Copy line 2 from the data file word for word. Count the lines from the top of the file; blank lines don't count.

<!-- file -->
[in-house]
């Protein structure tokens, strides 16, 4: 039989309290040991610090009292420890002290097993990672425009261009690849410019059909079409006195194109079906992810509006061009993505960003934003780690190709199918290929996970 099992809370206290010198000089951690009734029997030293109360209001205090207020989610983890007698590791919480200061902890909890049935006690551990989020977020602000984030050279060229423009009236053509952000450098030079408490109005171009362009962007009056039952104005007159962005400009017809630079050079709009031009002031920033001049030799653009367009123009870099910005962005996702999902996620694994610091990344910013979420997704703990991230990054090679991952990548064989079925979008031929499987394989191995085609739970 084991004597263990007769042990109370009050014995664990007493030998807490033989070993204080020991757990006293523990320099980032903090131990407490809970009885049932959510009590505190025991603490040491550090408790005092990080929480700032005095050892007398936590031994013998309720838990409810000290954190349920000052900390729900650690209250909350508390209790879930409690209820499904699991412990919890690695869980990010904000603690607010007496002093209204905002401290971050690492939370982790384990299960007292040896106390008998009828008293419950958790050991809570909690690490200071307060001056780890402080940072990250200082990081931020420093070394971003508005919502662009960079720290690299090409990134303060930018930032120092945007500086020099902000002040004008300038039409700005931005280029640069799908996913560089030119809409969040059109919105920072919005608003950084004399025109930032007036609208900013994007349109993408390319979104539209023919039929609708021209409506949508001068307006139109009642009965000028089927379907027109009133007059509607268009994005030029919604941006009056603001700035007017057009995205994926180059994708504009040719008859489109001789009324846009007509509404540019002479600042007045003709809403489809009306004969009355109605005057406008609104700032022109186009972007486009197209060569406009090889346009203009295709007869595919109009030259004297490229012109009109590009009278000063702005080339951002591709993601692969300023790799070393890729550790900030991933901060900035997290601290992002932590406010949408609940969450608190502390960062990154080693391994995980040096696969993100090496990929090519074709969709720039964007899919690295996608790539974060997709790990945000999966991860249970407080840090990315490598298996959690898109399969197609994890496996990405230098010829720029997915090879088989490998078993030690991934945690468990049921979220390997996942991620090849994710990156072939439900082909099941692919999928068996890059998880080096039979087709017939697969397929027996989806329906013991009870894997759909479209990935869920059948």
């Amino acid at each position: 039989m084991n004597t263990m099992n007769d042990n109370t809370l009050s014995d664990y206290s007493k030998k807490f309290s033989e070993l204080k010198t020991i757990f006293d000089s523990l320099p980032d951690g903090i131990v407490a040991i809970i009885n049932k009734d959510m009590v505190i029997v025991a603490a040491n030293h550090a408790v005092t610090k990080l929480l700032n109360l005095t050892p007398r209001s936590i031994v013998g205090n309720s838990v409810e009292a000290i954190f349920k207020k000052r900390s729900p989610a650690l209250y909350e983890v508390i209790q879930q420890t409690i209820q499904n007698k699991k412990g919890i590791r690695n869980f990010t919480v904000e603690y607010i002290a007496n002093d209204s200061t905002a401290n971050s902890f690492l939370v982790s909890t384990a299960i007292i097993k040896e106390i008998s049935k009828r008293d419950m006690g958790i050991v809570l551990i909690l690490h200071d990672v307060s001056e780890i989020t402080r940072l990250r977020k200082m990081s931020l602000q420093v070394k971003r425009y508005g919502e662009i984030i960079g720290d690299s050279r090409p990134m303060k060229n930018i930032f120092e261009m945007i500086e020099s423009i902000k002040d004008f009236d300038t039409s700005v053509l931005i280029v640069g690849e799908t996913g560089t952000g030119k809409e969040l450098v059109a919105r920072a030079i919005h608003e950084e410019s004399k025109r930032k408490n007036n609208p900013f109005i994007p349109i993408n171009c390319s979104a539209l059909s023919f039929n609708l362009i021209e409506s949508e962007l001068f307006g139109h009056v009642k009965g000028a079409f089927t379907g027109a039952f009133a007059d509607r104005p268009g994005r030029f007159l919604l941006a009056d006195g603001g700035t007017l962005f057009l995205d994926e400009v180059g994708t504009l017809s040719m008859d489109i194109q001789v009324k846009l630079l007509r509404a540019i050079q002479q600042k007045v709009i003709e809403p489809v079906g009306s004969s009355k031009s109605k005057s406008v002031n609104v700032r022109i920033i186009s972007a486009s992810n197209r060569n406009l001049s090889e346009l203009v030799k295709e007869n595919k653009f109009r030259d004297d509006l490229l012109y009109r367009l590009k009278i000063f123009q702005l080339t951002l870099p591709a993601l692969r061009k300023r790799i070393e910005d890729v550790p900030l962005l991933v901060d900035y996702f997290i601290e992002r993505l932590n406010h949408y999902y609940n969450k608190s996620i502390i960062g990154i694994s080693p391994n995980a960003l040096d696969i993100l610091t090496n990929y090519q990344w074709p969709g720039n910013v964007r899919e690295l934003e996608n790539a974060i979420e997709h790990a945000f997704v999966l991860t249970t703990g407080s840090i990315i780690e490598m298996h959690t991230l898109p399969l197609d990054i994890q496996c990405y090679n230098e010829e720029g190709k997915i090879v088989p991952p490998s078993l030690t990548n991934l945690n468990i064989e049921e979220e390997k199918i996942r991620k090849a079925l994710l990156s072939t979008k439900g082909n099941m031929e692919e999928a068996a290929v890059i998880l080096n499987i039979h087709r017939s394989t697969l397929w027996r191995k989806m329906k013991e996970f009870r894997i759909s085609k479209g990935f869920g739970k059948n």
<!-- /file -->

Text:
């Protein structure tokens, strides 16, 4: 039989309290040991610090009292420890002290097993990672425009261009690849410019059909079409006195194109079906992810509006061009993505960003934003780690190709199918290929996970 099992809370206290010198000089951690009734029997030293109360209001205090207020989610983890007698590791919480200061902890909890049935006690551990989020977020602000984030050279060229423009009236053509952000450098030079408490109005171009362009962007009056039952104005007159962005400009017809630079050079709009031009002031920033001049030799653009367009123009870099910005962005996702999902996620694994610091990344910013979420997704703990991230990054090679991952990548064989079925979008031929499987394989191995085609739970 084991004597263990007769042990109370009050014995664990007493030998807490033989070993204080020991757990006293523990320099980032903090131990407490809970009885049932959510009590505190025991603490040491550090408790005092990080929480700032005095050892007398936590031994013998309720838990409810000290954190349920000052900390729900650690209250909350508390209790879930409690209820499904699991412990919890690695869980990010904000603690607010007496002093209204905002401290971050690492939370982790384990299960007292040896106390008998009828008293419950958790050991809570909690690490200071307060001056780890402080940072990250200082990081931020420093070394971003508005919502662009960079720290690299090409990134303060930018930032120092945007500086020099902000002040004008300038039409700005931005280029640069799908996913560089030119809409969040059109919105920072919005608003950084004399025109930032007036609208900013994007349109993408390319979104539209023919039929609708021209409506949508001068307006139109009642009965000028089927379907027109009133007059509607268009994005030029919604941006009056603001700035007017057009995205994926180059994708504009040719008859489109001789009324846009007509509404540019002479600042007045003709809403489809009306004969009355109605005057406008609104700032022109186009972007486009197209060569406009090889346009203009295709007869595919109009030259004297490229012109009109590009009278000063702005080339951002591709993601692969300023790799070393890729550790900030991933901060900035997290601290992002932590406010949408609940969450608190502390960062990154080693391994995980040096696969993100090496990929090519074709969709720039964007899919690295996608790539974060997709790990945000999966991860249970407080840090990315490598298996959690898109399969197609994890496996990405230098010829720029997915090879088989490998078993030690991934945690468990049921979220390997996942991620090849994710990156072939439900082909099941692919999928068996890059998880080096039979087709017939697969397929027996989806329906013991009870894997759909479209990935869920059948």